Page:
When a company needs to raise capital, it has two primary options. The first is to issue bonds. The second is to issue stock. These are two very different financial tools. Although stock can be preferable in some instances, bonds offer advantages that may make them the better choice for some companies.
A major difference between issuing bonds and issuing stocks is that bonds are debt securities while stocks are the sale of equity. When you issue stocks, you sell partial ownership in the company and give shareholders the right to participate in votes that impact the business. When you issue a bond, you don't dilute your equity in your company the way you do by dividing the ownership of the company. Instead, you keep your equity intact. That means those who already have ownership rights keep control of the company -- you essentially use someone else's funds to meet the company's needs.
When you issue stock, you pay dividends, if desired, with money on which you've already paid taxes. By contrast, even though you have to pay interest on a bond, you can deduct the interest on your company's income tax return. That means that the bonds usually are cheaper from the tax perspective.
When you offer stock, you entitle the buyer to ownership in the company until he sells his stock. The buyer has no set time at which he must do this, and in fact, some buyers don't cash in their stock within their lifetime, instead transferring ownership to someone else through vehicles such as wills when they pass away. At the same time, stockholders can sell their stock whenever they see fit, which means that ownership ratios within the company are constantly shifting and are hard to track. Conversely, when you issue stock, the date for repayment, along with the rate of interest, is set. Additionally, even though bond holders can transfer ownership, they have to contact you to have the bond reissued to someone else. This makes payment very predictable and easy to handle.
Unlike stock, bonds do not entitle the buyer to share in the company's profits. You must pay them only the face value of the bond and the accrued interest. This means that your stockholders are able to keep a larger amount of the money the company earns using the funds.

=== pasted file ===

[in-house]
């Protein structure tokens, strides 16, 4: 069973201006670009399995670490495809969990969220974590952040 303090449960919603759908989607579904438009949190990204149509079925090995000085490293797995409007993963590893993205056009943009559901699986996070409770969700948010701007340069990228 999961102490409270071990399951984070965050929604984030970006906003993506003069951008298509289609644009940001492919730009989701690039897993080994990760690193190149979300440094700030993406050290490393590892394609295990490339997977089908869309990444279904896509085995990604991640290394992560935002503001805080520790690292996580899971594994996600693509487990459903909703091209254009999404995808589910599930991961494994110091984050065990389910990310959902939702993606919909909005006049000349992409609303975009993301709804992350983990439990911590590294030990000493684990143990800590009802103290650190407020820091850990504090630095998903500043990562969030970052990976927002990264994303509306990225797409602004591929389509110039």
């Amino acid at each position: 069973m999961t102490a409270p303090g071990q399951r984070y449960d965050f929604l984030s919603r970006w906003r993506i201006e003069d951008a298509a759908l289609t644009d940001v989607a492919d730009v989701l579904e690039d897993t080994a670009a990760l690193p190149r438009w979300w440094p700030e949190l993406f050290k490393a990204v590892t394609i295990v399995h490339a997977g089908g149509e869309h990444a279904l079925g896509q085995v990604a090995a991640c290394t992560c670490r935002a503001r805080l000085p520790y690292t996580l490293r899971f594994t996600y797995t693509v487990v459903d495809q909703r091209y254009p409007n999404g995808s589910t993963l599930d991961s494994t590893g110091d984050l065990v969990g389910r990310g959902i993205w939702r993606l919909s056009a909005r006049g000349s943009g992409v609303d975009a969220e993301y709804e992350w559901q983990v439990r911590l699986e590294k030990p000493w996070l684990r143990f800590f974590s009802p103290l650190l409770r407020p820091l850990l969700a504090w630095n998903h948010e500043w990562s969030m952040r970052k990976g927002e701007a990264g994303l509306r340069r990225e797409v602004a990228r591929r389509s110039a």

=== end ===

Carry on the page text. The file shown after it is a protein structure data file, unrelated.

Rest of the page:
When you issue bonds, the bondholders become your creditors. If you must file for bankruptcy, creditors receive payments before shareholders do. Some investors may see this as making bonds less risky than stocks and therefore may be more willing to purchase them.
- St. Michael's College: Risk and Return and the Financing Decision: Bonds vs. Stock
- Better Investing Community; Choices in Raising Capital; Virginia B. Morris; 2011
- Economicstextbook.net: Bonds
- Office of Investor Education and Advocacy. "Bonds." Accessed May 24, 2020.
- Securities and Exchange Commission. "Bankruptcy: What Happens When Public Companies Go Bankrupt." Accessed May 24, 2020.
- Fidelity. "Bond Ratings." Accessed May 24, 2020.
- Office of Investor Education and Advocacy. "Stocks." Accessed May 24, 2020.
- Fidelity. "The Guide to Diversification." Accessed May 24, 2020.
- Fidelity. "Duration: Understanding the Relationship Between Bond Prices and Interest Rates." Accessed May 24, 2020.
- Bureau of Labor Statistics. "Food at Home Prices Up, Gasoline and Airfare Prices Down, Over the Year Ended April 2020." Accessed May 24, 2020.
- Fidelity. "Tax Implications of Bonds and Bond Funds." Accessed May 24, 2020.
- Internal Revenue Service. "2019 Publication 550: Investment Income and Expenses (Including Capital Gains and Losses)," Page 19. Accessed May 24, 2020.
Wanda Thibodeaux is a freelance writer and editor based in Eagan, Minn. She has been published in both print and Web publications and has written on everything from fly fishing to parenting. She currently works through her business website, Takingdictation.com, which functions globally and welcomes new clients.